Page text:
The Deadline IO Scheduler/elevator
The algorithms used to schedule disk IO requests are referred to as elevator algorithms. Since 2.6 you have had the choice of the Deadline elevator, the Anticipatory elevator (as), the No-op (noop) elevator and the Completely Fair Queuing (CFQ) elevator.
The deadline elevator, as the name suggests, assigns each IO requests an expiry time/deadline. When the expiry time is reach the elevator will move the disk heads to the correct location and carry out the IO operation. In addition to carrying out the IO operation that has just reached its deadline the elevator will also attempt to service requests which are near the disk heads' current location; this is done to avoid thrashing the disk with excess head movement. An IO request may be carried out before its deadline due to either this location based behaviour, or if there's simply nothing else for the elevator to process - the elevator won't stall an IO operation if it is possible to service the requests before the its deadline.
The deadline scheduler can be useful on systems where one process is expected to dominate disk IO, such as a database server. In this situation you don't necessarily want fairness between processes but do want to ensure your IO requests are not stalled for too long.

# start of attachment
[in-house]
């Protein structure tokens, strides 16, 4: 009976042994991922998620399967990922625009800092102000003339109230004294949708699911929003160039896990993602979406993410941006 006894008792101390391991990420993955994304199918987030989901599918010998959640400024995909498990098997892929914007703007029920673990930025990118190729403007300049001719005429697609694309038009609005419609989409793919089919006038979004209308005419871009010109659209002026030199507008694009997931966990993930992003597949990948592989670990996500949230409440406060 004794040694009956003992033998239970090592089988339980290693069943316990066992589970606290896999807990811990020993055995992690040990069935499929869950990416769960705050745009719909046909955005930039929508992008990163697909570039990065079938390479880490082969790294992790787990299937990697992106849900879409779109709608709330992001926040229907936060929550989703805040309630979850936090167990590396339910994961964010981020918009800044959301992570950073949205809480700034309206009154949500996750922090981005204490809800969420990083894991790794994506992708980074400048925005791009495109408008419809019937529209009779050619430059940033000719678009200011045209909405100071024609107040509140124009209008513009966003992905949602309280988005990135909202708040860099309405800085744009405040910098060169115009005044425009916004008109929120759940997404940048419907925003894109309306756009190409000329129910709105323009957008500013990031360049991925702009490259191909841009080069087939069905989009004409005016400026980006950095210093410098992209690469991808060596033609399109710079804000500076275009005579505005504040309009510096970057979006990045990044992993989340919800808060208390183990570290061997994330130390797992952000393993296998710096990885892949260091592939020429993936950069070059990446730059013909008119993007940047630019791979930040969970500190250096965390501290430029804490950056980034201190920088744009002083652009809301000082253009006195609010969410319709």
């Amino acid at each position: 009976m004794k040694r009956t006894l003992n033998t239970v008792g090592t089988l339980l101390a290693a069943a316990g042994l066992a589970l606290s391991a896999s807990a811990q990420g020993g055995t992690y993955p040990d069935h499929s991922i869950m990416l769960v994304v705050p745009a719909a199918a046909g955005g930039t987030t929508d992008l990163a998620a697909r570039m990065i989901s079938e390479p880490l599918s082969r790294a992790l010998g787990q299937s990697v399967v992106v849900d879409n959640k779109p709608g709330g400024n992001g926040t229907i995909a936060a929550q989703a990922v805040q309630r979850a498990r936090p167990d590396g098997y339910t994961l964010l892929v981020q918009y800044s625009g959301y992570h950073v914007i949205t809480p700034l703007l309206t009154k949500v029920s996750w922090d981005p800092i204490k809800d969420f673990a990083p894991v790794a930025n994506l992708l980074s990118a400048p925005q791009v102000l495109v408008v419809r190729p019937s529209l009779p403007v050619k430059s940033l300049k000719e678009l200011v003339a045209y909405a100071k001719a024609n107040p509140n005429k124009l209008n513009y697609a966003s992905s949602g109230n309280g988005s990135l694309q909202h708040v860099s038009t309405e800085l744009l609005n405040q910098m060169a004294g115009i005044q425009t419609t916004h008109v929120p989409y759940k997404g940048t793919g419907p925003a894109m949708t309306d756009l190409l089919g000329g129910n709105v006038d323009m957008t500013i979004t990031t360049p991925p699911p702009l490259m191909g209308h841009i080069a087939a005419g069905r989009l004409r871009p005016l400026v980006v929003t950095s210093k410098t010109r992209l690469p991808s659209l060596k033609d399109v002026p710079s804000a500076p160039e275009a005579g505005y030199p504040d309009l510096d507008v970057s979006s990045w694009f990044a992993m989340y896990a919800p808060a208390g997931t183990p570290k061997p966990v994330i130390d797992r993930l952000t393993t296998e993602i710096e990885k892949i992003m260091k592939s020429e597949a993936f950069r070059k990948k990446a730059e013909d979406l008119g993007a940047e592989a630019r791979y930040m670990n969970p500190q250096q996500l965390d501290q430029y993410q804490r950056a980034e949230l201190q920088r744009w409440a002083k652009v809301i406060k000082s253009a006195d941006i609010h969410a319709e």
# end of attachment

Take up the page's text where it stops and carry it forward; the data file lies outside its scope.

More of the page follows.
The tunable settings can be found in /sys/block/<device>/queue/iosched/ and are
- read_expire - the number of milliseconds before a read IO request expires
- write_expire - the number of milliseconds before a write IO request expires
- fifo_batch - the number of requests which will be moved from the elevator's list to the FIFO queue for the block device
- writes_starved - how much preference reads have over writes. After writes_starved read operations have been places on the block device FIFO queue some writes will be processed
- front_merges - typically IO requests are placed at the end of the queue, if this boolean is set true then the requests are instead placed at the head of the queue. This takes more work so is disabled (0) by default.